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‘Every 2nd Jew in Germany wishes to leave’: Berlin to seek EU-wide criminalization of Holocaust denial

‘Every 2nd Jew in Germany wishes to leave’: Berlin to seek EU-wide criminalization of Holocaust denial
Jews in Germany feel threatened to such an extent that almost half have thought about emigration, Foreign Minister Heiko Maas said, demanding a harsher response to anti-Semitism, not only in his country but across the EU as well.

Jews in Germany are “openly attacked” on the streets and face threats and abuse online on a daily basis, the minister wrote, in a guest article for the German weekly Der Spiegel ahead of the 75th anniversary of the Nazi Auschwitz death-camp liberation. Maas said that over 400 anti-Semitic incidents were recorded in Berlin alone over six months last year.

It does not surprise me that almost every second Jew in Germany has already thought about leaving the country.

The minister particularly mentioned a shooting attack in the eastern German city of Halle last October, when a far-right extremist sought to attack a local synagogue but eventually failed to force his way into the building, instead killing two people at random.

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Maas slammed anti-Semitism as “an absolute nightmare” and “a terrible disgrace 75 years after the liberation of Auschwitz,” arguing that it is a Europe-wide problem that requires the efforts of all EU members in order to be solved.

According to the minister, the measures Germany plans to champion during its presidencies of the Council of the European Union and of the Council of Europe, both of which it will assume later this year, will include the creation of a European network of anti-Semitism commissioners and a crackdown on online hate crime and disinformation.

He also specifically mentioned that Berlin plans to “ensure that all EU member states finally make it a crime to deny the Holocaust” and will help set up a Global Task Force Against Holocaust Denial.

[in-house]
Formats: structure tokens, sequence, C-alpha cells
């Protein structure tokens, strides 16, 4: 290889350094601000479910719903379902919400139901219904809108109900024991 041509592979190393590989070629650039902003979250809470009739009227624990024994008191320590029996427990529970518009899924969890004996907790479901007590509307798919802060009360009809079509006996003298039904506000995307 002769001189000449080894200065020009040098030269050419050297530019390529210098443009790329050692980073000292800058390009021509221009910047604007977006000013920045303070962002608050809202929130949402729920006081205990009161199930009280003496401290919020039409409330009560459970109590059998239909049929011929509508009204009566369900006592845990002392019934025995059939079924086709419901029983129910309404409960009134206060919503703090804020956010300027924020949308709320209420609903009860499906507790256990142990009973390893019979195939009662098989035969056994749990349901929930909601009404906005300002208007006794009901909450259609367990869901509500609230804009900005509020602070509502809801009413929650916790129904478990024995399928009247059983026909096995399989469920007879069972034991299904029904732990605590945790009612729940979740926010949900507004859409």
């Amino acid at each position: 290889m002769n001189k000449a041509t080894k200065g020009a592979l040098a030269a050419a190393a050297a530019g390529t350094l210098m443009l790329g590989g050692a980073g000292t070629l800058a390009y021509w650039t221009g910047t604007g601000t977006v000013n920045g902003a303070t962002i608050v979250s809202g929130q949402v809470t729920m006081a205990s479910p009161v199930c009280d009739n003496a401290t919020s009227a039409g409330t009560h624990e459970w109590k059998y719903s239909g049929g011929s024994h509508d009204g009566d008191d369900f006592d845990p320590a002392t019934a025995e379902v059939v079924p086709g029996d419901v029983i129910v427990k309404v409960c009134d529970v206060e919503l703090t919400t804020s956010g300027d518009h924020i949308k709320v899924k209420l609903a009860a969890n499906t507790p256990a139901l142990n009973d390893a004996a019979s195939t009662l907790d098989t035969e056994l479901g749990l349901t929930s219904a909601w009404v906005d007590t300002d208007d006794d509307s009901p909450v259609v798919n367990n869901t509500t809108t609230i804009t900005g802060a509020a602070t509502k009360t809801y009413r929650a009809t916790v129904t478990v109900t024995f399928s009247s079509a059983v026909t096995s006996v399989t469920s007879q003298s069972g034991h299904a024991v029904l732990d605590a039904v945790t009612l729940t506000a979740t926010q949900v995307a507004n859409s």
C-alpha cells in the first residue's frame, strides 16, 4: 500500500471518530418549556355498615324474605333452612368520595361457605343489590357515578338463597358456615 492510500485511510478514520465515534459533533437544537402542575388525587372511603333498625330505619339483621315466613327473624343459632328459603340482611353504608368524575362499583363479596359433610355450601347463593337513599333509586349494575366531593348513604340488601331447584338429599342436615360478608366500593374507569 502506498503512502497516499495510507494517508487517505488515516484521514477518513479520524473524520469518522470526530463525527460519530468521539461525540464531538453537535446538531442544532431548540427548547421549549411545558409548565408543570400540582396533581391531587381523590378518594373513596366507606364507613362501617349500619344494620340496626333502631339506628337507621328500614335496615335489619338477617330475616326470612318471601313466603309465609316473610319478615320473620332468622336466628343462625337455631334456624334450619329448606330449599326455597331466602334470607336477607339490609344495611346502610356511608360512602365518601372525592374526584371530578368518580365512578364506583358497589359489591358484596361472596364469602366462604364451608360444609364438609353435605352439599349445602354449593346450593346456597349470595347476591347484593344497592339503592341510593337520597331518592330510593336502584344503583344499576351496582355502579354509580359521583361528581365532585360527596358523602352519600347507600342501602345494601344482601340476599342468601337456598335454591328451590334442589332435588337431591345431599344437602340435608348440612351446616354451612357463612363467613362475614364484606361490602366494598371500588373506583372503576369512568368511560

The issue of anti-Semitism once again came to the fore in Germany in the spring of 2019, when the nation’s anti-Semitism chief advised Jews against wearing kippahs “anywhere at any time in Germany” – supposedly out of concern for their safety. The approach was quickly branded “defeatist” by various politicians, including Israel’s President Reuven Rivlin.

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Just days after the official’s provocative statement, Chancellor Angela Merkel herself said literally every single Jewish facility in Germany needed police protection. The problem has been traditionally blamed on Germany’s troubled Nazi past and linked to right-wing extremists, prompting the security services to step up their fight against the far-right over the past year.

Meanwhile, some analysts believe that Merkel’s own overly lax ‘open door’ immigration policy, which allowed about a million of refugees and migrants from the Middle East and North Africa to come to the country during the refugee crisis, might also play a role here.

Uniting all Europeans under one banner in the name of fighting anti-Semitism might also prove tricky, since that would require a unified approach to the issue. Poland, in particular, has a simmering row with Israel over its historical role in the Holocaust while its ongoing dispute with Russia over the causes of WWII even prevented its president, Andrzej Duda from attending the recent World Holocaust Forum in Jerusalem.

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